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Speaking of the English teacher...I had an English teacher in middle school that would consistently mispronounce all sorts of words-especially the "Word of the Week". These antics led to my mispronunciation of cacophony for most of my life. It took me quite a while to warm up to Andi's Dad...but I think that perhaps that was because we initially see him through Corey's eyes and it appears that Corey has not interacted with someone so concise and logical before. Seeing him from Andi's perspective helped to paint him as a more comprehensive and developed character.
Lastly, the principal was simply atrocious for most of the book.
“It does not do to dwell on dreams and forget to live.” -Albus Dumbledore
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Reminded me of the way adults act on most Disney live shows these days - where the teens and tweens are the most smart and parents and authority figures are scatter-brained (sigh).
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gatorgirl_823 wrote:Reminded me of the way adults act on most Disney live shows these days - where the teens and tweens are the most smart and parents and authority figures are scatter-brained (sigh).
I thought the exact same thing when I read this! I don't think that a story like this has to be realistic. Having characters that are a little over the top can be more effective in the telling of the overall story.
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The author said herself that the book was meant to show a kind of "middle school girl utopia," a world with approachable adults (this is probably why the adults are portrayed as a little far fetched), no bullies, no troubles. The book is not entirely realistic, but it is rather interesting to see the world as a middle school girl thinks it should be
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That's very true, thank you! I wanted realism in an emotional sense, but not in a setting/world sense. If I'd aimed for a realistic world, then Corey would be dealing with girls on the school bus who pull her hair out in individual strands, a mother who treats her terribly, a little brother who tells everyone at school that she wets her pants, etc. How depressing!
Honestly, as for why the adults are far-fetched, I have no idea. Probably has something to do with my psychological outlook! Hey, my mind is a mystery, even to me!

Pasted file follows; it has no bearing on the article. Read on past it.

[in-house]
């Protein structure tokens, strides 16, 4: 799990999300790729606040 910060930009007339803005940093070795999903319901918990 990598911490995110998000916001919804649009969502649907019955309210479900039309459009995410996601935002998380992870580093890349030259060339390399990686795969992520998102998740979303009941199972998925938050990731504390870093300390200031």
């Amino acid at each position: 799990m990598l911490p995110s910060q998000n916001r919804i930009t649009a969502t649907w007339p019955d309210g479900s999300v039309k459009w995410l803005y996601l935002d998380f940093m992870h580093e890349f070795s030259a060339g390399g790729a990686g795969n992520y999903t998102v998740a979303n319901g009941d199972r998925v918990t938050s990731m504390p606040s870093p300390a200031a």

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First of all, the word fiction comes to mind so I think a writer when writing fiction can use a bit of imagination when writing about their characters. I don't think the characters were that unbelievable or "far-fetched," I believe she did a wonderful job of describing the characters from the perspective of a twelve year old. I really enjoyed the book and cannot wait to continue the story line.
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I didn't find the adult characters too far fetched, though maybe in some places they appeared too good to be true. That said, I think the adults in the story were portrayed based on the perception of two twelve year olds, and what they thought of their interaction with the adults, in the book.
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I did struggle a bit to come to terms with how the adults were portrayed, especially the parents. Initially, the mom was hard to accept since she was so...cool? But when I did, the story became so much better. As previously said, I found it so strange that the case worker didn't know about Dharma running away for so many days - that's a serious concern. Also, the principal I found to be a bit of a twat, speaking to Corey in the way he did when the fire incident occurred. I found that to be disturbing since that behaviour could be a liability to the school overall. Dr. Greene was hilarious though, I wouldn't mind reading more about him haha.
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